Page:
NEW YORK (Mar. 18)
At a media preview last week for the controversial exhibit of Holocaust-themed art at New York’s Jewish Museum, a viewer surveyed an installation that juxtaposes photos taken of Hitler with those of French avant-garde artist Marcel Duchamp.
“That’s deep,” the man grunted sarcastically as he walked away.
That may prove a common reaction to the “Mirroring Evil: Nazi Imagery/Recent Art” exhibit, which opened Sunday and will run through June 30.
The exhibit features examples of a new movement in international art — conceptual works featuring Nazism and the Holocaust as metaphors for issues in contemporary society.
“Obsessed with a history that they seem impelled to overcome, they ask us to examine what these images of Nazism might mean to us today,” the director of the museum, Joan Rosebaum, wrote in the exhibit’s catalog.
Some of the pieces work quite well, among them a photo collection of hundreds of actors playing Nazi officers that shows how ubiquitous these images are in popular culture.
Also effective is a short video clip in which Israeli artist Boaz Arad has edited syllables from Hitler’s speeches to make the Nazi leader say, “Shalom Yerushalayim, ani mitnatzel,” Hebrew for, “Hello Jerusalem, I apologize.” The emotional impact of seeing and hearing the fuhrer say these words — which are both inadequate and impossible — is devastating.
All too often, however, the pieces in the exhibit are superficial. What are viewers to think of Tom Sachs’ work “Giftgas Giftset,” which features colorful poison gas canisters with Tiffany, Chanel and Prada logos?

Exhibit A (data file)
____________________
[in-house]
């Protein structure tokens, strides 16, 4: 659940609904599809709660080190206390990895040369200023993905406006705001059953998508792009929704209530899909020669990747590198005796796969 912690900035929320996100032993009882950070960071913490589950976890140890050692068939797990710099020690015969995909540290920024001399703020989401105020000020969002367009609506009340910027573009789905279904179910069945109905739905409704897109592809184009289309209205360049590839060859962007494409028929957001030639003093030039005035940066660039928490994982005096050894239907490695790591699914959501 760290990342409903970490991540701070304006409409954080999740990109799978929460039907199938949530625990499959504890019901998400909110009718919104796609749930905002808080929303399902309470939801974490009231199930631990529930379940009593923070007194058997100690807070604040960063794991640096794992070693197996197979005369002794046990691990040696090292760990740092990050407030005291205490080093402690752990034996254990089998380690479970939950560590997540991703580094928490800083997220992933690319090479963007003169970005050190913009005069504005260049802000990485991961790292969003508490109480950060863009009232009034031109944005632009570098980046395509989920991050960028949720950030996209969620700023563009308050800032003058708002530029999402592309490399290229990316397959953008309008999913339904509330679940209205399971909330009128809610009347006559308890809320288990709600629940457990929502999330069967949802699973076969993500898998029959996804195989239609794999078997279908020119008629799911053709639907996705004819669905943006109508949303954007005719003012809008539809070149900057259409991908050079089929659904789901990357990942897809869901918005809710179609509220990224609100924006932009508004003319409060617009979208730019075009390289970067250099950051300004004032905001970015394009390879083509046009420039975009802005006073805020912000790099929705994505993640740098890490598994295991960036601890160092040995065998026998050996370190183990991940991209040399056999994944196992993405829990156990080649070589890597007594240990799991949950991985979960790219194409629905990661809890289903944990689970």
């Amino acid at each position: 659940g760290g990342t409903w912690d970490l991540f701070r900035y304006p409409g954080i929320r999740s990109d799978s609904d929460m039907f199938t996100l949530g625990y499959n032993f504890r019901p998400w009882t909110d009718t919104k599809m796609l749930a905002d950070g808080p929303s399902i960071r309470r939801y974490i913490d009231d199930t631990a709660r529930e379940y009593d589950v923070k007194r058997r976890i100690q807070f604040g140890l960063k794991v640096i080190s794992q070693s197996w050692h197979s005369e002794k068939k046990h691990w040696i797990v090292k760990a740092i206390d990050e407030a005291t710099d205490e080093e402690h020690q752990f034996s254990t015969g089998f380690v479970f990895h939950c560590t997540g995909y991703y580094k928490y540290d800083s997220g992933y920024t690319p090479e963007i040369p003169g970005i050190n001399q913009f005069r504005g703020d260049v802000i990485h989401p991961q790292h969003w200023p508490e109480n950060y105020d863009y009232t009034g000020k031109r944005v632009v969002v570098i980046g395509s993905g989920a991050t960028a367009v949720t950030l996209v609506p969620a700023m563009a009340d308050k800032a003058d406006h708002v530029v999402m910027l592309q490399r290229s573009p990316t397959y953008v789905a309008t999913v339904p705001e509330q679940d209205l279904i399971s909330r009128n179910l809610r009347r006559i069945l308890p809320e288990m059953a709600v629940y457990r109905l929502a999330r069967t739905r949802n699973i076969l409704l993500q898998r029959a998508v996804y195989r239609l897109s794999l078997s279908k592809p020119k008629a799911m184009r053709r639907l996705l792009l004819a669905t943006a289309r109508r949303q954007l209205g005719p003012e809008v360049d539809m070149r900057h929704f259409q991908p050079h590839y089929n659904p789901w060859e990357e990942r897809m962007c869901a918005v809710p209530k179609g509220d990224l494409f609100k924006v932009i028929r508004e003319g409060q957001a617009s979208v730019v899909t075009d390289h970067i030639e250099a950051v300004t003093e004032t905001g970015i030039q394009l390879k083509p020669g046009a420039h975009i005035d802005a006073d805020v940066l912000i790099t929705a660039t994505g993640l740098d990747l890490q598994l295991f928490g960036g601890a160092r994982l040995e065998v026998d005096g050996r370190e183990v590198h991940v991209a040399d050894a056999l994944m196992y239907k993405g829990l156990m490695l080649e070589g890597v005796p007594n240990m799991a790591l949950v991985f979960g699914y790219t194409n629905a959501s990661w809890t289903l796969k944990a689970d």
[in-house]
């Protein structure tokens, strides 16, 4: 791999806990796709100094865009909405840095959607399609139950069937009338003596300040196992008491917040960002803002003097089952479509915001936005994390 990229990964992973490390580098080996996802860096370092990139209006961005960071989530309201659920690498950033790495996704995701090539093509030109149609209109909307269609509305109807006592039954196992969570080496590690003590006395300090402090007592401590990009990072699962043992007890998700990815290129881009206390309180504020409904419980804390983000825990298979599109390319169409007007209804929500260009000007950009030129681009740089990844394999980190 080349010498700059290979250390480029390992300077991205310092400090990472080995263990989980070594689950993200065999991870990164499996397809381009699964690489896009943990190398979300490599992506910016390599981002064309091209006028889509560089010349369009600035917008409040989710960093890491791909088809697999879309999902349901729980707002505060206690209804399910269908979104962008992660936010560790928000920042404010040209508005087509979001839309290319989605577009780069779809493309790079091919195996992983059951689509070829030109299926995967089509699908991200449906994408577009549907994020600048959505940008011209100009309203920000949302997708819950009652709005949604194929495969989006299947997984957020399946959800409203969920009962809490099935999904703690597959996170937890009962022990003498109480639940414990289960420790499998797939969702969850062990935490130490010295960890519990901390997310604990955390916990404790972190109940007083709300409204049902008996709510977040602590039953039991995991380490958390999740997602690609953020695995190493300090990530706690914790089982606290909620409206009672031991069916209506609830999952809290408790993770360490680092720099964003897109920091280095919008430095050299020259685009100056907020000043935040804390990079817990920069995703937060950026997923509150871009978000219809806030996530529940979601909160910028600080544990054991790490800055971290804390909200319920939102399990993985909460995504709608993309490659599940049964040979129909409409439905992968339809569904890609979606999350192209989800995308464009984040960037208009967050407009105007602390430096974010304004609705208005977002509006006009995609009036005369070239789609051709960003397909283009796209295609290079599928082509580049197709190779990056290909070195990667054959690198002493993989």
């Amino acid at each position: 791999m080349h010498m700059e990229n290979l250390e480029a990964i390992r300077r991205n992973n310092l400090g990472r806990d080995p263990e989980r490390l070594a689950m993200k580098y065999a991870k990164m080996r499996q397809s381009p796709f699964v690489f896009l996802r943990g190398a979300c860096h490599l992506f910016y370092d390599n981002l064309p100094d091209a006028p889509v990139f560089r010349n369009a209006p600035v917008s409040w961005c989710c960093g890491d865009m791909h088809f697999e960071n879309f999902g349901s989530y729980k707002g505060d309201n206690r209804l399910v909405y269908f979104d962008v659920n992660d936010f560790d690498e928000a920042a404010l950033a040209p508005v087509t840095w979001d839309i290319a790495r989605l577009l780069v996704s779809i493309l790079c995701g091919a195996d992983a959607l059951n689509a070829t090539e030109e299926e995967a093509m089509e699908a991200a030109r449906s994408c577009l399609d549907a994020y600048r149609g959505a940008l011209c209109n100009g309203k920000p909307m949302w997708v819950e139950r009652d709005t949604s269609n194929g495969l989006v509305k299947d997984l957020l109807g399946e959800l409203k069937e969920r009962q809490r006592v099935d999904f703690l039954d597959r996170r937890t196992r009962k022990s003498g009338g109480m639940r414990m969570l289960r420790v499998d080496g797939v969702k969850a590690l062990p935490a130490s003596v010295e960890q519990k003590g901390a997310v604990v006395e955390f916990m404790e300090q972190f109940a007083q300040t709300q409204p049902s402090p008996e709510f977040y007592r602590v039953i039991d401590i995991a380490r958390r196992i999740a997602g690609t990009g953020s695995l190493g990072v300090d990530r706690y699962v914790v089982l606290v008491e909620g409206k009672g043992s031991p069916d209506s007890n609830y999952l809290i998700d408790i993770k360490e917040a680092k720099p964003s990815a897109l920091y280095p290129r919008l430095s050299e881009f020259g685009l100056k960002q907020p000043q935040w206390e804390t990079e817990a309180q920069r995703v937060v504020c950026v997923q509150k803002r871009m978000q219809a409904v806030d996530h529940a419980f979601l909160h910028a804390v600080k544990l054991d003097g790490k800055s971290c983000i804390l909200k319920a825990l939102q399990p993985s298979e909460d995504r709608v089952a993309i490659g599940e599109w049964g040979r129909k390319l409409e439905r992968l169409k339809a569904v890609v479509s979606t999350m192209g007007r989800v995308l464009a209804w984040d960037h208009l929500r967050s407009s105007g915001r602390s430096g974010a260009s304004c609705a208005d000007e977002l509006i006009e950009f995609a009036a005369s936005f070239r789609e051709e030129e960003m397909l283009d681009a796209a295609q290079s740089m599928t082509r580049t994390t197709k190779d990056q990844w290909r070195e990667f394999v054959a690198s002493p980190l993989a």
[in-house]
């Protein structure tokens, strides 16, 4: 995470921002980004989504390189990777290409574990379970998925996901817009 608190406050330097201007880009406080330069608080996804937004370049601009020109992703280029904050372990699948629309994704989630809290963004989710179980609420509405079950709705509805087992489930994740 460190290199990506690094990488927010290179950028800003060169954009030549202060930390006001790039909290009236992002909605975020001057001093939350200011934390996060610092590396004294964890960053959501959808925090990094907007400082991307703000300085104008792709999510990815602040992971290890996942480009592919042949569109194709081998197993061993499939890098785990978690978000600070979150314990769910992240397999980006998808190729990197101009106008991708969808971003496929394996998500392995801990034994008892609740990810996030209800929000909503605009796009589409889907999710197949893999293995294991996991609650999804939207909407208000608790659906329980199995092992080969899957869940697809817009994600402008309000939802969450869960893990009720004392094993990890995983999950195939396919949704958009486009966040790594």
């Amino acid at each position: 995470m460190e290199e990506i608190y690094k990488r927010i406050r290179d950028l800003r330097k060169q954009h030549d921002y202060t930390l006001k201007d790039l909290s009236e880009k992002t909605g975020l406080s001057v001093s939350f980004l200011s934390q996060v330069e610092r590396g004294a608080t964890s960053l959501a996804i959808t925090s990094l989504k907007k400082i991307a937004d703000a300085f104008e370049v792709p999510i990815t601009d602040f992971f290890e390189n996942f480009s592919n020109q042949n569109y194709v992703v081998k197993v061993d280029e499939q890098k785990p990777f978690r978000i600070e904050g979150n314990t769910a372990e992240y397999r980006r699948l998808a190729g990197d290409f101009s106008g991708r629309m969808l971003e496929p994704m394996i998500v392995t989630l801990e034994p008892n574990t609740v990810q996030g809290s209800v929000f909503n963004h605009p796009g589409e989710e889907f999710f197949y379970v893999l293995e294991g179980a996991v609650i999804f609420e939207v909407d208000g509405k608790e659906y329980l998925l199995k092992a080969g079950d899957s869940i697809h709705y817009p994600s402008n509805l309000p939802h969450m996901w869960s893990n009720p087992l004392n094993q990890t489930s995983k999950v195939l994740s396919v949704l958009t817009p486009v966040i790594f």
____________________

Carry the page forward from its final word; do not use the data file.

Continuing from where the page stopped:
Sachs didn’t help himself with an interview in The New York Times Magazine, when he appeared either unable or unwilling to address the possibility that some might be offended by his work — or what connection his Jewishness might have to his art.
“I’m using the iconography of the Holocaust to bring attention to fashion. Fashion, like fascism, is about loss of identity,” Sachs told the Times.
Even before viewing the work, some found it not only superficial, but downright offensive.
Since news of the exhibit broke several months ago, some groups have insisted that the exhibit is insulting to the memory of Holocaust victims and to Holocaust survivors.
Specifically criticized have been Alan Schechner’s “It’s the Real Thing: Self-Portrait at Buchenwald” — a self- portrait of the artist holding a Diet Coke superimposed over a photo of Buchenwald inmates — and Zbigniew Libera’s “Lego Concentration Camp Set.”
Approximately 75 people — Holocaust survivors, yeshiva students and other community members — demonstrated Sunday when the exhibit officially opened.
Protesters shouted “Shame on you” and “Don’t go in.” A protest organizer said the exhibit “trivializes the Holocaust and demeans the suffering of its victims.”
Referring to the Diet Coke piece, concentration camp survivor Mayor Glikman said: “A man stands over here with Coca-Cola, and if we went for a little water we were killed.”
In reaction to the criticism, museum directors added cautions saying that some people might be offended before a room with several particularly provocative pieces, as well as an additional exit that allows exhibit-goers to leave before viewing the most-controversial works.
For some survivor groups, however, the changes weren’t enough.